The United States has always proved an inviting home for boosters, sharp dealers, and outright swindlers. Worship of entrepreneurial freedom has complicated the task of distinguishing aggressive salesmanship from unacceptable deceit, especially on the frontiers of innovation. At the same time, competitive pressures have often nudged respectable firms to embrace deception. As a result, fraud has been a key feature of American business since its beginnings. In this sweeping narrative, Edward Balleisen traces the history of fraud in America--and the evolving efforts to combat it--from the age of P. T. Barnum through the eras of Charles Ponzi and Bernie Madoff.
Starting with an early nineteenth-century American legal world of "buyer beware," this unprecedented account describes the slow, piecemeal construction of modern regulatory institutions to protect consumers and investors, from the Gilded Age through the New Deal and the Great Society. It concludes with the more recent era of deregulation, which has brought with it a spate of costly frauds, including the savings and loan crisis, corporate accounting scandals, and the recent mortgage-marketing debacle.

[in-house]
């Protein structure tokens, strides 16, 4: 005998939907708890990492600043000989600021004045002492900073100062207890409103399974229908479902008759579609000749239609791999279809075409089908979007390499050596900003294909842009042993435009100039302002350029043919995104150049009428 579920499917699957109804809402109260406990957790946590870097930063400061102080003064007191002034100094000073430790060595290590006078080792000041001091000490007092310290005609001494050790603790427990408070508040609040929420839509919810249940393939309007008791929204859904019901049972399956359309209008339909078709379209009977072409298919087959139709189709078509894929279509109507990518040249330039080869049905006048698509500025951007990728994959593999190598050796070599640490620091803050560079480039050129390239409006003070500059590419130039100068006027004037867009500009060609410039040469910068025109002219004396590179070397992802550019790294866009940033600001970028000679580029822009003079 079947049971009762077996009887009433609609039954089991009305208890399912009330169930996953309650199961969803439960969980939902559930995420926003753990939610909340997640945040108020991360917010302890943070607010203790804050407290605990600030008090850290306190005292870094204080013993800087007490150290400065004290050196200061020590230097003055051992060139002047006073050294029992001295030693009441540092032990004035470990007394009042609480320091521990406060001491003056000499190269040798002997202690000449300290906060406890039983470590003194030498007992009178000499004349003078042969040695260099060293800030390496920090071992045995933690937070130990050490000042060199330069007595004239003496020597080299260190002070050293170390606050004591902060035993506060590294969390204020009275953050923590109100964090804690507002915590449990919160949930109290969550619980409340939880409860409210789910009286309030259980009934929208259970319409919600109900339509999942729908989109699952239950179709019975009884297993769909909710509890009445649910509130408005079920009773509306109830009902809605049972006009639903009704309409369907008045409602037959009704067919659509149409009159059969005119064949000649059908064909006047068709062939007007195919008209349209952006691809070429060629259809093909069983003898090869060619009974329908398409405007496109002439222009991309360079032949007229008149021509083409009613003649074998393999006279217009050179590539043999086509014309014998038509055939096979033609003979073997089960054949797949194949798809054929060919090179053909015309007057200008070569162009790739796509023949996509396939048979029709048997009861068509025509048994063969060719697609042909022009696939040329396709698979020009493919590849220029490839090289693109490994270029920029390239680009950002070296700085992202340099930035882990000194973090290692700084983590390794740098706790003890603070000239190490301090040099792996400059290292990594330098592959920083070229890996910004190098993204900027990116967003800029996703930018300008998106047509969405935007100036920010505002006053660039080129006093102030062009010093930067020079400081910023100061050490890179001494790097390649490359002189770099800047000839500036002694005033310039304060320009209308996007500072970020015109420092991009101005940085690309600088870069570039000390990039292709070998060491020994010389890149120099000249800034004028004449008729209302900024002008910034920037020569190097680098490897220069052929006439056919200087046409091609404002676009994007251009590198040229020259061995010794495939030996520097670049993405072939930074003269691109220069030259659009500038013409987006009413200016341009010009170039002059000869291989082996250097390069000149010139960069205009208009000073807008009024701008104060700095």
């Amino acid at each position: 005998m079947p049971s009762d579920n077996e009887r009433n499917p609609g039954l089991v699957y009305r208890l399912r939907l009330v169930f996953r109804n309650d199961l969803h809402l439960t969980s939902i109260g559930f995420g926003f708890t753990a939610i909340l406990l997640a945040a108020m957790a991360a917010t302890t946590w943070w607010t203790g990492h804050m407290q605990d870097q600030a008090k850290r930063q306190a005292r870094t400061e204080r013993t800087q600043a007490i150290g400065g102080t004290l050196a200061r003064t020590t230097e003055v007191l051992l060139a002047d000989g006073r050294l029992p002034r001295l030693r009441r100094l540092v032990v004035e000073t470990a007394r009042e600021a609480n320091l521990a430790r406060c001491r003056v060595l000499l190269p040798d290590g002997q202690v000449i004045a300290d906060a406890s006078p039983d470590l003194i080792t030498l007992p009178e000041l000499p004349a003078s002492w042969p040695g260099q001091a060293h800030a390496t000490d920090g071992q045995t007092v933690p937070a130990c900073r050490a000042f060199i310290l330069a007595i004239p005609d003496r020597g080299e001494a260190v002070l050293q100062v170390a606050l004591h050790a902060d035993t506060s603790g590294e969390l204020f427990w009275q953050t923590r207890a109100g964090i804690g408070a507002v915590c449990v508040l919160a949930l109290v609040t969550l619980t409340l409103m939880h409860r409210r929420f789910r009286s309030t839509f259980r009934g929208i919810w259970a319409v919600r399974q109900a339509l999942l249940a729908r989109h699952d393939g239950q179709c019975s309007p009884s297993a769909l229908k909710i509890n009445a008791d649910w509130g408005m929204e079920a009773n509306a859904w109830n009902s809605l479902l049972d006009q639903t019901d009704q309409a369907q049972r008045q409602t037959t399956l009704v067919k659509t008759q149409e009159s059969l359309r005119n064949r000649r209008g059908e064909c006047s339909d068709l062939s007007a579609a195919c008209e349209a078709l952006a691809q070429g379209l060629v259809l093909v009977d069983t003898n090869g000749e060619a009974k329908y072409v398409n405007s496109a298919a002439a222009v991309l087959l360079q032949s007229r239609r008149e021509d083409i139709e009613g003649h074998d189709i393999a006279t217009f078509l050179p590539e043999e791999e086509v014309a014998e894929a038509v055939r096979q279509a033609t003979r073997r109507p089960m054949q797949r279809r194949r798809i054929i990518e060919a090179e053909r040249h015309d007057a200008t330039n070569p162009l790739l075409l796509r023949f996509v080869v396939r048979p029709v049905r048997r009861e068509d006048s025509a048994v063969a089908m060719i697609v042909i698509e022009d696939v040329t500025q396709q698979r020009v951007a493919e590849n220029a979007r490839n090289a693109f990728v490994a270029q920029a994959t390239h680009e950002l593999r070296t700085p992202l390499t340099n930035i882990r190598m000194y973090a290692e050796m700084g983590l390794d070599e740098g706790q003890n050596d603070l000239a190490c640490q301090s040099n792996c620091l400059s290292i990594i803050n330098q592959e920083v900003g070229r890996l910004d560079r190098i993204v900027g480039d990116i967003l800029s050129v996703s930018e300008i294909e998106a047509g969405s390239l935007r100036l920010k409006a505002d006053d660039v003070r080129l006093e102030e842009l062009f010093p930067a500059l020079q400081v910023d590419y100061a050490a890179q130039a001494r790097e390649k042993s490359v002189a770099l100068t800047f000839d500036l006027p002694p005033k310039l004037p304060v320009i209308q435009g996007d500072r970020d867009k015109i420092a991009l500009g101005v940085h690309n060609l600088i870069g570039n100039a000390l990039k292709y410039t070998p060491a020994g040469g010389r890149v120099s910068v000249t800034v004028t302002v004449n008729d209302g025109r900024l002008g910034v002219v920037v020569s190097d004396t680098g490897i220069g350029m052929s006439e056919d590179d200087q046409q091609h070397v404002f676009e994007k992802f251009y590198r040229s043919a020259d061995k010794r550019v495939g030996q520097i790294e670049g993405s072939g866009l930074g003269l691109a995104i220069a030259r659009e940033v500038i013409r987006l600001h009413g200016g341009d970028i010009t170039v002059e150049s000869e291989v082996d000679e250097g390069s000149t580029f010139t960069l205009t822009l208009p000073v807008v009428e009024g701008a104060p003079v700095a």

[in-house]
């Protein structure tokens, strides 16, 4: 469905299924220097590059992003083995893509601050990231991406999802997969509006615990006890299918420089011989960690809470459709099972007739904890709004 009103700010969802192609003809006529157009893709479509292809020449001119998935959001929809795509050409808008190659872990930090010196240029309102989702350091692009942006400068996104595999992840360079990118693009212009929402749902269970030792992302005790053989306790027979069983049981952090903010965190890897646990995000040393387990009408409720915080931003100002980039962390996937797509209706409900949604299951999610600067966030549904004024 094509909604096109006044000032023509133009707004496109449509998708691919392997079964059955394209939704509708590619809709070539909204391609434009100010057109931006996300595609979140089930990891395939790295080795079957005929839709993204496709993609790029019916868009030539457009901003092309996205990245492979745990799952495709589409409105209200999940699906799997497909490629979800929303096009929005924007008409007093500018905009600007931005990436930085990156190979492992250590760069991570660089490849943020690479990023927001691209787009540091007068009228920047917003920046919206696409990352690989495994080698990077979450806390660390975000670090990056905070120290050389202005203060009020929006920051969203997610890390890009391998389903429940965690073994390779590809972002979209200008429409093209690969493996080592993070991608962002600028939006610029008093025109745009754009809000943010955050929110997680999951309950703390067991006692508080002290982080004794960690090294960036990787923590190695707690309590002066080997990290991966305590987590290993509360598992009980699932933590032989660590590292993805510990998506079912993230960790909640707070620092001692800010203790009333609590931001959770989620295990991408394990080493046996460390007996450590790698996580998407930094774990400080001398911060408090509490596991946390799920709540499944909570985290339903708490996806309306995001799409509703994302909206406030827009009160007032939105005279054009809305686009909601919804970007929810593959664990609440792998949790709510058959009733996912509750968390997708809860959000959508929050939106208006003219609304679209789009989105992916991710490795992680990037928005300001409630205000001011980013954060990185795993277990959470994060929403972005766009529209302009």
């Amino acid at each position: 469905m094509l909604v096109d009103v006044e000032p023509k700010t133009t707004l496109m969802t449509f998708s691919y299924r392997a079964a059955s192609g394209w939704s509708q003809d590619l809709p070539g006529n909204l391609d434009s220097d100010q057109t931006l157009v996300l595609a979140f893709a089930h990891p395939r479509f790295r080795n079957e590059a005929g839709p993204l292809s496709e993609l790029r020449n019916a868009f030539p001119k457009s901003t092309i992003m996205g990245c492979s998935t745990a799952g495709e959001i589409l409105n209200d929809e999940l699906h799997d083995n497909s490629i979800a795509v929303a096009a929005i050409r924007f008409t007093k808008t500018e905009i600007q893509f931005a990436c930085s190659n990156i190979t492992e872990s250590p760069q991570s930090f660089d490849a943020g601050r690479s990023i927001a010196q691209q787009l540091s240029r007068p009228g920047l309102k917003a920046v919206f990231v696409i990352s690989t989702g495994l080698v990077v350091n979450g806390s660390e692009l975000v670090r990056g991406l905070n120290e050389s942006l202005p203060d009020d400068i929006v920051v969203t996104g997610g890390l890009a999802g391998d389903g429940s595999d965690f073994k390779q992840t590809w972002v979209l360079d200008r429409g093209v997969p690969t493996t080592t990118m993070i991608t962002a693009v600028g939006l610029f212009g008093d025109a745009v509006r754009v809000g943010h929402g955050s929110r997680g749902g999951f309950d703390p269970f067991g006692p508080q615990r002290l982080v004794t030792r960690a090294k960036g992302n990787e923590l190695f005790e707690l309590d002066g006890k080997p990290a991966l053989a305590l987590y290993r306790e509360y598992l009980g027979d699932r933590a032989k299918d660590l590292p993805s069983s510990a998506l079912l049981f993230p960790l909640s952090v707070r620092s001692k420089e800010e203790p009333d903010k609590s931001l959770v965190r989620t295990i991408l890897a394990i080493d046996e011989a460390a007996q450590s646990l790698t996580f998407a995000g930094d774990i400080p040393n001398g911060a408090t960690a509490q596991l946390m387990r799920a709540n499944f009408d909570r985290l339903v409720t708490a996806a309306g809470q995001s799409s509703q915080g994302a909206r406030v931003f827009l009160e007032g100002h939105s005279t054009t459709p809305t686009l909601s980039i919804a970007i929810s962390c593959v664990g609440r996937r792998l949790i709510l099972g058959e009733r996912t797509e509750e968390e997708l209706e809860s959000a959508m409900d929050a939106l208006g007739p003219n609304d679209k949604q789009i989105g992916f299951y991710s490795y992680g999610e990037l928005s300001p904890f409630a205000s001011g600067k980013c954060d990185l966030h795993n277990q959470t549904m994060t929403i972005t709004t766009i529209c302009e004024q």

By tracing how Americans have struggled to foster a vibrant economy without enabling a corrosive level of fraud, this book reminds us that American capitalism rests on an uneasy foundation of social trust.
About the Author
Edward J. Balleisen is professor of history and public policy and vice provost for Interdisciplinary Studies at Duke University. He is the author of Navigating Failure: Bankruptcy and Commercial Society in Antebellum America. He lives in Durham, North Carolina.